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  /  World News   /  Texas photo labs continue seeing a rise in film demand

Texas photo labs continue seeing a rise in film demand

AUSTIN (KXAN) — Everything old(ish) is new again in the world of photography.

Three Austin film labs have seen rising demand for film development, particularly with younger photographers.

Turbo Photo Film Lab opened in October, and owners AJ Gerstenhaber and Holly McVeety-Mill have already upgraded their machine to process 50 rolls an hour — up from 15 rolls hourly.


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“I’m speechless about how crazy it’s gotten,” McVeety-Mill said.

The film trend is not unique to Austin.

In 2022, Kodak told Nexstar it hired hundreds of people since 2021 and was running its Rochester, New York, film factory 24/7 to meet demand. In December, a Michigan-based photo company announced it would start manufacturing Kodak-branded photo chemicals that would be available in 2024. This was in response to the growth and demand for analog photos.

Gerstenhaber and McVeety-Mill, both native Austinites, started their film lab after she began using film in her wedding photography and saw film development was not super accessible locally. Their goal in opening a home-based lab was to offer a more affordable option for people to access the hobby without worrying about the cost, Gerstenhaber said.

The duo also wants to be a resource to people new to film and remove the “gatekeeping” they have seen in the industry. McVeety-Mill said they won’t charge if a roll turns out blank and try to help diagnose issues if a customer’s photos don’t turn out how they want.

“We’re kind of encouraging you to make mistakes,” she said.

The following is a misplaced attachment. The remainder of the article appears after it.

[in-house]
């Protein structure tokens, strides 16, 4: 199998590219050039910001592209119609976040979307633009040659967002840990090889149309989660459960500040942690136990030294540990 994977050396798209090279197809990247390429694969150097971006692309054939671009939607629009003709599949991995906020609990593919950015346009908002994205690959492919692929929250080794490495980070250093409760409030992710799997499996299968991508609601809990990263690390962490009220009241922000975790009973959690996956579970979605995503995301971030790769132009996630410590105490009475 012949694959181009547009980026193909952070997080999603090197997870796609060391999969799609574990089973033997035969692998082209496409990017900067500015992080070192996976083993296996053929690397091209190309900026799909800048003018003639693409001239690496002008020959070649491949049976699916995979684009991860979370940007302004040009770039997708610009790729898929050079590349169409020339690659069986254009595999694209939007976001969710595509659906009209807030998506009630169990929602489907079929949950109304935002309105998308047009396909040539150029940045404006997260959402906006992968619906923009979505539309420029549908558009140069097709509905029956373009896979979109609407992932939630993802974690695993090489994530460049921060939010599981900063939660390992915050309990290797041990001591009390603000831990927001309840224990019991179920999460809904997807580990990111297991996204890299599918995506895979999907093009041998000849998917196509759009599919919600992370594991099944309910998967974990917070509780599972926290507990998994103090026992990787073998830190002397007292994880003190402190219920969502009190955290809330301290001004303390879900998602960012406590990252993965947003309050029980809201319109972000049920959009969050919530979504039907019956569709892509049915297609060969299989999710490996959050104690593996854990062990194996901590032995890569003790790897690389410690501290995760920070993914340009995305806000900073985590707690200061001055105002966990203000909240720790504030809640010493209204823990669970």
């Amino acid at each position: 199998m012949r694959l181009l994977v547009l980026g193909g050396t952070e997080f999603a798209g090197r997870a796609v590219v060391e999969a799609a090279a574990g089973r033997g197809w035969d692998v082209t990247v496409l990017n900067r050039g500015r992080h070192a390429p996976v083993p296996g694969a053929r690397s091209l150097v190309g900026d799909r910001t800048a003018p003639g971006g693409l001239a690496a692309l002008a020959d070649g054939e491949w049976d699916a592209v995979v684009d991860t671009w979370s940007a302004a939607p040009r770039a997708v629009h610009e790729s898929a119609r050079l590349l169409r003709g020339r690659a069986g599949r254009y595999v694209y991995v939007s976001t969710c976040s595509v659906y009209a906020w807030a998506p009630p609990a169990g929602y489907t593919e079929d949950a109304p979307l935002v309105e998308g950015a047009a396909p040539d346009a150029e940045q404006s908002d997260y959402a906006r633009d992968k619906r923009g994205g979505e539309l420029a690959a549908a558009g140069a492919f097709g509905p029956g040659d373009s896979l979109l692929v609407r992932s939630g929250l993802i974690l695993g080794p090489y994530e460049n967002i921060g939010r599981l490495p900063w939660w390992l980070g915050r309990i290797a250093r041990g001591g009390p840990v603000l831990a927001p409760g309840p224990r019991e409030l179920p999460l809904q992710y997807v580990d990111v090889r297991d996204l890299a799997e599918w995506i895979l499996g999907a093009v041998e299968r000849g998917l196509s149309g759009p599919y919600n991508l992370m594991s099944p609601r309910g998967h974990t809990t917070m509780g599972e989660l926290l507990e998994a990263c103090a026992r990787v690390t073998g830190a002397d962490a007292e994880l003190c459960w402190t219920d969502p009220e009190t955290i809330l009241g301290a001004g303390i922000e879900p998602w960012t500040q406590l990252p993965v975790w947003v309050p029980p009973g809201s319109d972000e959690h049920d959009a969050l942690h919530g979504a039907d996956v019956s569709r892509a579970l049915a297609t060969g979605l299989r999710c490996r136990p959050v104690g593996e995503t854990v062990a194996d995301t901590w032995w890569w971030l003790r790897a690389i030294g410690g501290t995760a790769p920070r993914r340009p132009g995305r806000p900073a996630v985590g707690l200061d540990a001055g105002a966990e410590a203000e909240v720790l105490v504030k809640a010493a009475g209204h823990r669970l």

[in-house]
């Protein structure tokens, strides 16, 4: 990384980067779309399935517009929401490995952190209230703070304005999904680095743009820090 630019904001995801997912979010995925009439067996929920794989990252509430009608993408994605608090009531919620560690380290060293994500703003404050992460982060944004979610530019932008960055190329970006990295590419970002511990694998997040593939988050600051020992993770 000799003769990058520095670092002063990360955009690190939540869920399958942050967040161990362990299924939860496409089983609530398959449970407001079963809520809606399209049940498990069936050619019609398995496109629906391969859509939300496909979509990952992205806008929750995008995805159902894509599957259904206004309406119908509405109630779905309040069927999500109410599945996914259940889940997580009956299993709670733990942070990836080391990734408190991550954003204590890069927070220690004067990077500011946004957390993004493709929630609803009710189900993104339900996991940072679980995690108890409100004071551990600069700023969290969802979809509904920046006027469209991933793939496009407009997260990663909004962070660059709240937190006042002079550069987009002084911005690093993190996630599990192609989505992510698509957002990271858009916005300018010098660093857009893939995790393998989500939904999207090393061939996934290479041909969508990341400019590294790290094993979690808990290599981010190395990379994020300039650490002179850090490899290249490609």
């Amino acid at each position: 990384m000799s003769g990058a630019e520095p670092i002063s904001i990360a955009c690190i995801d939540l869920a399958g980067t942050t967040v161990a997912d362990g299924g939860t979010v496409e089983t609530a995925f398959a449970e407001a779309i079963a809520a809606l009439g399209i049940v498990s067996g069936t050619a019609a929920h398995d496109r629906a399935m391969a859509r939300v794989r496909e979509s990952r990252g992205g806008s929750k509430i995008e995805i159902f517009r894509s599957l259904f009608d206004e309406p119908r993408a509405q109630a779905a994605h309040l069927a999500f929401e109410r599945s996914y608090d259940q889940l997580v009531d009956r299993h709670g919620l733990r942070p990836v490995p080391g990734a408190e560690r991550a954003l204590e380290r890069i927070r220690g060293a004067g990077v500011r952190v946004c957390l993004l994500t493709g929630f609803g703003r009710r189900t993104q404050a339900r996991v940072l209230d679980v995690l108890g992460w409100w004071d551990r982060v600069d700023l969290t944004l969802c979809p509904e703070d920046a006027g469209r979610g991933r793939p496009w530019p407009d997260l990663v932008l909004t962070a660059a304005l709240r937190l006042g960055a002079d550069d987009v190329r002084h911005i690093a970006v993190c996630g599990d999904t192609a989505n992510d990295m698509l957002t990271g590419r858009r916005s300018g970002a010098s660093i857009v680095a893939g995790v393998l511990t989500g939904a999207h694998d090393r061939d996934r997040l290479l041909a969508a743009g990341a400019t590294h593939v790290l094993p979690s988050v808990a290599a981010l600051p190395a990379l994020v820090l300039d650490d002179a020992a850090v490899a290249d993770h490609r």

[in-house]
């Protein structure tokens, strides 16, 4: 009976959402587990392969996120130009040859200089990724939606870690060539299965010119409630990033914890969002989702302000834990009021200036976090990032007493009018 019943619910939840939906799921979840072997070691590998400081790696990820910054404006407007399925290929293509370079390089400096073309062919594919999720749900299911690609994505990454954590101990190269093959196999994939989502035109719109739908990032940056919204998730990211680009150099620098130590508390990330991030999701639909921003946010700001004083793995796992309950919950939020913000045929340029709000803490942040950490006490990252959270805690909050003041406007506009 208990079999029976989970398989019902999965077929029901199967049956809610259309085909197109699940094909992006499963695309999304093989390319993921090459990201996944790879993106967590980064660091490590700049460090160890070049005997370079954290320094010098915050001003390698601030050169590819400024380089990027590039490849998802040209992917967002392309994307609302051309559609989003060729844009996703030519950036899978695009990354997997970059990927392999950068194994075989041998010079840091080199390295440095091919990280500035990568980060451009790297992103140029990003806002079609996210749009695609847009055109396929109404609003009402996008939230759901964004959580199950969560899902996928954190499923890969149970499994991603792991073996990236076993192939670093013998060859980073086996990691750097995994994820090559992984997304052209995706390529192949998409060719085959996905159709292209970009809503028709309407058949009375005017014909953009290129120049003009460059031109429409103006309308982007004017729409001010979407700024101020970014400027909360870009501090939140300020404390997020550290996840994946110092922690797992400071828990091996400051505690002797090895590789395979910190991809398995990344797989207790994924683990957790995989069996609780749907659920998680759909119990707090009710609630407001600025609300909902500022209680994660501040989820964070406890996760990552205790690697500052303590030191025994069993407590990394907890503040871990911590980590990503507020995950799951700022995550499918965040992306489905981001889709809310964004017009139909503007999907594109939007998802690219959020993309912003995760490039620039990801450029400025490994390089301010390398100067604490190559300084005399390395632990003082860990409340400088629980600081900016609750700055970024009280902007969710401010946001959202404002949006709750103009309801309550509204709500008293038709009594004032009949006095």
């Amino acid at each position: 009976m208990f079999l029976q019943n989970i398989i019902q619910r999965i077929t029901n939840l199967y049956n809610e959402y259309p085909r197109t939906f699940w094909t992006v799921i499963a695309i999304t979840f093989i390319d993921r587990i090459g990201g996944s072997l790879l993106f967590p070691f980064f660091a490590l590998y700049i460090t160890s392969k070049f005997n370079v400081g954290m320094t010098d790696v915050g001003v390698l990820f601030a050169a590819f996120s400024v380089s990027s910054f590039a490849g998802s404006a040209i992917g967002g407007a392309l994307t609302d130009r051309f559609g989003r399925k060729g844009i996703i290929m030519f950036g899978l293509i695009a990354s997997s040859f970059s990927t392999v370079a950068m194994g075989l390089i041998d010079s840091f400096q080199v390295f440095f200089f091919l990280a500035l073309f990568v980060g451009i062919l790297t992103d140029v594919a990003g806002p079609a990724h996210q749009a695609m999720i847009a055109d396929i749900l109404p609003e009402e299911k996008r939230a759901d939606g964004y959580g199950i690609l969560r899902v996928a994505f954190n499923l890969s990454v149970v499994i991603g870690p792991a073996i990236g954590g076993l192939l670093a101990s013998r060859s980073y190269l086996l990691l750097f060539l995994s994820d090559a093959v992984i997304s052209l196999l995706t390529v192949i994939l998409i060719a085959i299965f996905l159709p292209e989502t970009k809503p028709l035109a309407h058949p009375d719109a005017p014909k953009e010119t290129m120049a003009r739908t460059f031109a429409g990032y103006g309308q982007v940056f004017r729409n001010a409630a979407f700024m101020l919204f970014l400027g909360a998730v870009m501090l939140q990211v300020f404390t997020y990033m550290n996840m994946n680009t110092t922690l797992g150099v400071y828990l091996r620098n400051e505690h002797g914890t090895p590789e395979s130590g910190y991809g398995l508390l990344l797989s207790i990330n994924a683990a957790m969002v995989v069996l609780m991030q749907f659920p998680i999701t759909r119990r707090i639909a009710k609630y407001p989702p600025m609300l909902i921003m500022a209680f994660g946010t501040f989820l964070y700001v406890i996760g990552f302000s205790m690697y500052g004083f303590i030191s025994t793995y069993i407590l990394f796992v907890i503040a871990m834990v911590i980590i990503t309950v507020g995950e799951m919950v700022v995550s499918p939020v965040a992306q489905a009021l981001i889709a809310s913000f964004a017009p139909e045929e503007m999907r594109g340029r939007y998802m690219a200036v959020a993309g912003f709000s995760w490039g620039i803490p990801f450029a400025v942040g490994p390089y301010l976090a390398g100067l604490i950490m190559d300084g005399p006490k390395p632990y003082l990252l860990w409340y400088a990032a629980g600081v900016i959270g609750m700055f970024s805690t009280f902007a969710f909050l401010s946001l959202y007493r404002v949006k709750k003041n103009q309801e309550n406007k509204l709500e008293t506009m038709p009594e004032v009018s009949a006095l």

A cross-generational hobby

Gerstenhaber and McVeety-Mill said a majority of their clients are in the Gen Z and millennial generations, but they also see many Gen X customers who are picking the hobby back up.

“Both being millennials, we grew up with like all of our photo albums are from stuff that was shot on film from when we were kids,” Gerstenhaber said. “So it’s really fun to look back at that and kind of understand how people can continue to create that now.”

Holland Photo Imaging, which has developed film in Austin since 1981, saw growing demand for film starting in the pandemic, but co-owner Morgan Morrison doesn’t see it as a trend anymore because it has stuck.


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Customers range from younger people discovering film photography to older photographers pulling their cameras back out, Morrison said.

“People will come in and they have their grandfather’s camera,” Morrison said. “People have held on to these things, and now they’re sharing them with younger generations.”

Right place, right time

At Lago Vista Film Lab, owner Richard Johnson said his location next to the University of Texas at Austin is one of the busiest film labs for walk-in customers in the United States.

On a busy day, the lab will develop about 150 rolls of film with same-day turnaround. Nearly all of his customers are in the 18-25 age range, Johnson said. He said people enjoy the physical, personal touch of film cameras and compares the rise of film photography to the resurgence of vinyl records and CDs.

“We just happened to hit the right market with the right product,” Johnson, who opened the lab in 2020, said.

The lab expanded with a second location in San Marcos near Texas State University, and Johnson is eyeing more expansions.

“I think just more people are rediscovering it,” Johnson said. “It’s a technique. It’s an older technology that the industry tried to get rid of and people rediscovered it and just fell in love,”